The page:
He told me about the time that New York Magazine hosted the “New York Culinary Experience” at the French Culinary Institute. He made the Scarpetta spaghetti with 15 teams of people, all equipped with the same ingredients, taking them through the dish step-by-step. Afterward, he said, "Those 15 pots of tomato sauce were all completely different.”

I finally tasted Conant’s version. I gathered several spaghetti strands and put them in my mouth. It was smoother and creamier than my spaghetti, with a pleasant citrus tang from the fresh tomatoes that mine lacked.  It was very, very good.  I dug my fork deep into the pile of pasta  and kept eating, because, well, I just couldn’t stop.

Lady and The TrampDisney

I respect and appreciate Conant’s dish because it is NOT a gimmick. Most overpriced plates take a standard dish -- a burger, omelette, martini -- and add things like truffles, caviar, foie gras or gold leaf.  This trick may get it noticed in food blogs, but it’s a ploy. That is obvious and it annoys me.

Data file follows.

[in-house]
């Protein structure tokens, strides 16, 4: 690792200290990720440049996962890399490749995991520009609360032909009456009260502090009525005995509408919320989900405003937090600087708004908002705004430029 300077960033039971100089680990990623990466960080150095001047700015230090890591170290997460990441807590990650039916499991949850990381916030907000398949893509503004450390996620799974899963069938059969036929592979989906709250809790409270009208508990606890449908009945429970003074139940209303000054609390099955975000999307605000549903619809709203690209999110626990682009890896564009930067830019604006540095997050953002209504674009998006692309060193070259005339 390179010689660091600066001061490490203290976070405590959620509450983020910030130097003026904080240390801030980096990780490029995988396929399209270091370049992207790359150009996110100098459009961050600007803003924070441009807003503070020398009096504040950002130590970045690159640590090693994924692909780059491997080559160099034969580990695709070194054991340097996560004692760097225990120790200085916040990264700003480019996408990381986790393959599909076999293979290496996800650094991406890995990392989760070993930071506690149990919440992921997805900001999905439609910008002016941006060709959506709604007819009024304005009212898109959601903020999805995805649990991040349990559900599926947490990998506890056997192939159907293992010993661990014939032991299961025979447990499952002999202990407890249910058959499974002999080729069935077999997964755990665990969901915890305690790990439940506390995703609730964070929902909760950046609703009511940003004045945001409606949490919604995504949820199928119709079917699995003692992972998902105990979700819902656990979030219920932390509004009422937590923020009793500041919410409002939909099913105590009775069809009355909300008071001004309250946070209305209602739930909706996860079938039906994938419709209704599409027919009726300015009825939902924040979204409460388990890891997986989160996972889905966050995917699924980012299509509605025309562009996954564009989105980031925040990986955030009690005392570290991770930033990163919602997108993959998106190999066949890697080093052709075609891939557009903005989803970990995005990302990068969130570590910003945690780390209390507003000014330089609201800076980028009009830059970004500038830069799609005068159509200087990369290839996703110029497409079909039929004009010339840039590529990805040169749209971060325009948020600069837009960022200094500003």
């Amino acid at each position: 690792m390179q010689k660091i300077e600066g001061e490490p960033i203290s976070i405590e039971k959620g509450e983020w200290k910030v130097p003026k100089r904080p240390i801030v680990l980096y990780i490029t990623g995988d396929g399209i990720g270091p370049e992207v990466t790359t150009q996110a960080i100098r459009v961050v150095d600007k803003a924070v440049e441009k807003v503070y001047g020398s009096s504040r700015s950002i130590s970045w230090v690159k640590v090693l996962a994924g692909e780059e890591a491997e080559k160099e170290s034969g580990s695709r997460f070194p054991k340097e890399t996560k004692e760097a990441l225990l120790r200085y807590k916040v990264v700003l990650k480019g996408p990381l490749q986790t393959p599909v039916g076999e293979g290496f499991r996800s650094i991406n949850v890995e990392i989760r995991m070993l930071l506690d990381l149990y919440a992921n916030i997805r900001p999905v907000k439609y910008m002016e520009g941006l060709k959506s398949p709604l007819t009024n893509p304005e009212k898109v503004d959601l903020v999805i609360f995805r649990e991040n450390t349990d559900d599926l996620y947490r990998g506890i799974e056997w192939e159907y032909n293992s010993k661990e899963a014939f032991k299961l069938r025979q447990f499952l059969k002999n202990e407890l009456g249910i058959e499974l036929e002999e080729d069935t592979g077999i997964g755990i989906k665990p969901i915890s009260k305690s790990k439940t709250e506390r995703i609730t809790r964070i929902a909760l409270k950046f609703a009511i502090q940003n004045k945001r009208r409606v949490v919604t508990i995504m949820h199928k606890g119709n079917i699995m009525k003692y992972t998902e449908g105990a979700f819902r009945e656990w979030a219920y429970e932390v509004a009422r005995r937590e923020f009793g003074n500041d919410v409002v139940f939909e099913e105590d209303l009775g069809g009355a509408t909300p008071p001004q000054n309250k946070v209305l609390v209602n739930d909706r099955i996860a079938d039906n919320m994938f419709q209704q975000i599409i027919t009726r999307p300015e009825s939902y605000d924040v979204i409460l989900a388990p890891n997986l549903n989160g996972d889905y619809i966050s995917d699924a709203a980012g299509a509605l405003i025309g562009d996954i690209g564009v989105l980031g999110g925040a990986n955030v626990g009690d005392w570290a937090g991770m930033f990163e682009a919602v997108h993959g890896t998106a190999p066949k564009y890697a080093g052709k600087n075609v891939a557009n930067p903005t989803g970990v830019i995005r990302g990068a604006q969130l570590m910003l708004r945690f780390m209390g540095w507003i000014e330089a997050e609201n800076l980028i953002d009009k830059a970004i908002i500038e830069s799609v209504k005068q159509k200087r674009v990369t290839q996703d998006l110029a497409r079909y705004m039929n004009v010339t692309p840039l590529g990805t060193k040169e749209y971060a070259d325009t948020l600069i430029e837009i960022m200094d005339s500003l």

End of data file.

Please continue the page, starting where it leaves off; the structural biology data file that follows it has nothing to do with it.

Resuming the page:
Conant, on the other hand, has created a recipe in which every ingredient retains its flavor and it doesn’t get too dense, like many pastas.

It just goes to show that "simple done well" is a rarity these days, but certainly doesn’t go overlooked. In my opinion, the dish is well worth $24. And I can tell you this: If this spaghetti were placed in front of Lady and the Tramp, they would not have shared.

What ingredient or dish do you splurge on? Tell us in the comments below.

Want to try your hand at Scarpetta's spaghetti? Here's the recipe:

Spaghetti with Fresh Tomato Sauce and Basil

Makes 4 servings

  • About 20 ripe plum tomatoes
  • About 1/3 cup extra virgin olive oil, plus more to finish the dish
  • Pinch of crushed red pepper
  • Kosher salt and freshly ground black pepper
  • 1 tablespoon unsalted butter
  • 1 ounce freshly grated Parmigiano-Reggiano (about 1/2 cup) 
  • 6 to 8 fresh basil leaves, well washed and dried, stacked and rolled into a cylinder and cut thinly crosswise into a chiffonade
  • 1 pound spaghetti, either high-quality dry or homemade